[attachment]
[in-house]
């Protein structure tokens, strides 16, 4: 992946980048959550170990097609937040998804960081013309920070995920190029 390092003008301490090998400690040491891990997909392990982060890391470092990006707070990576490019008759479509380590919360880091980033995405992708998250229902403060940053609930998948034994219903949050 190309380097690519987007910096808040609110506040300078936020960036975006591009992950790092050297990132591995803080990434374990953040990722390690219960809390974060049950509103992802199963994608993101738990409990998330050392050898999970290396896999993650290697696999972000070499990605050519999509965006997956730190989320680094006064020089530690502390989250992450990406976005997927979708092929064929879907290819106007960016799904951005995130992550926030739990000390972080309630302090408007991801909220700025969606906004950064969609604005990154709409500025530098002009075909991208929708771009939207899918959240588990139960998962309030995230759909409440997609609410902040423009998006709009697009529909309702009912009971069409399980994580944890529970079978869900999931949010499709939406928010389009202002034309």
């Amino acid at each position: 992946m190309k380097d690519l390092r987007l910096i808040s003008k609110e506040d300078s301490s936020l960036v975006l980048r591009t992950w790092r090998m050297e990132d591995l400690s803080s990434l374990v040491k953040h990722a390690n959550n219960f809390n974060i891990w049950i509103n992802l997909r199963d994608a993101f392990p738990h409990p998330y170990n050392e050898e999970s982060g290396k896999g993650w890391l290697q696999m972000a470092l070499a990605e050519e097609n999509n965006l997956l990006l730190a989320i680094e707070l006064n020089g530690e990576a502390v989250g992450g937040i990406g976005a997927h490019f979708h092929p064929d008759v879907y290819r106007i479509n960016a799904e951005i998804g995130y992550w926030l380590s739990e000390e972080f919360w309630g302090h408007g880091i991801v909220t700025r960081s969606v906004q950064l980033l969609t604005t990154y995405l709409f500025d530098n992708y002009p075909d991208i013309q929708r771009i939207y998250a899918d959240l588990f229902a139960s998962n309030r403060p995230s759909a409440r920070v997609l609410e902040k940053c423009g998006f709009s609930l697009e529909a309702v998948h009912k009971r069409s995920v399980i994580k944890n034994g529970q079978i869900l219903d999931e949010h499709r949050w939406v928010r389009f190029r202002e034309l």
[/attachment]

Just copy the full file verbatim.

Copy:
[in-house]
């Protein structure tokens, strides 16, 4: 992946980048959550170990097609937040998804960081013309920070995920190029 390092003008301490090998400690040491891990997909392990982060890391470092990006707070990576490019008759479509380590919360880091980033995405992708998250229902403060940053609930998948034994219903949050 190309380097690519987007910096808040609110506040300078936020960036975006591009992950790092050297990132591995803080990434374990953040990722390690219960809390974060049950509103992802199963994608993101738990409990998330050392050898999970290396896999993650290697696999972000070499990605050519999509965006997956730190989320680094006064020089530690502390989250992450990406976005997927979708092929064929879907290819106007960016799904951005995130992550926030739990000390972080309630302090408007991801909220700025969606906004950064969609604005990154709409500025530098002009075909991208929708771009939207899918959240588990139960998962309030995230759909409440997609609410902040423009998006709009697009529909309702009912009971069409399980994580944890529970079978869900999931949010499709939406928010389009202002034309």
């Amino acid at each position: 992946m190309k380097d690519l390092r987007l910096i808040s003008k609110e506040d300078s301490s936020l960036v975006l980048r591009t992950w790092r090998m050297e990132d591995l400690s803080s990434l374990v040491k953040h990722a390690n959550n219960f809390n974060i891990w049950i509103n992802l997909r199963d994608a993101f392990p738990h409990p998330y170990n050392e050898e999970s982060g290396k896999g993650w890391l290697q696999m972000a470092l070499a990605e050519e097609n999509n965006l997956l990006l730190a989320i680094e707070l006064n020089g530690e990576a502390v989250g992450g937040i990406g976005a997927h490019f979708h092929p064929d008759v879907y290819r106007i479509n960016a799904e951005i998804g995130y992550w926030l380590s739990e000390e972080f919360w309630g302090h408007g880091i991801v909220t700025r960081s969606v906004q950064l980033l969609t604005t990154y995405l709409f500025d530098n992708y002009p075909d991208i013309q929708r771009i939207y998250a899918d959240l588990f229902a139960s998962n309030r403060p995230s759909a409440r920070v997609l609410e902040k940053c423009g998006f709009s609930l697009e529909a309702v998948h009912k009971r069409s995920v399980i994580k944890n034994g529970q079978i869900l219903d999931e949010h499709r949050w939406v928010r389009f190029r202002e034309l």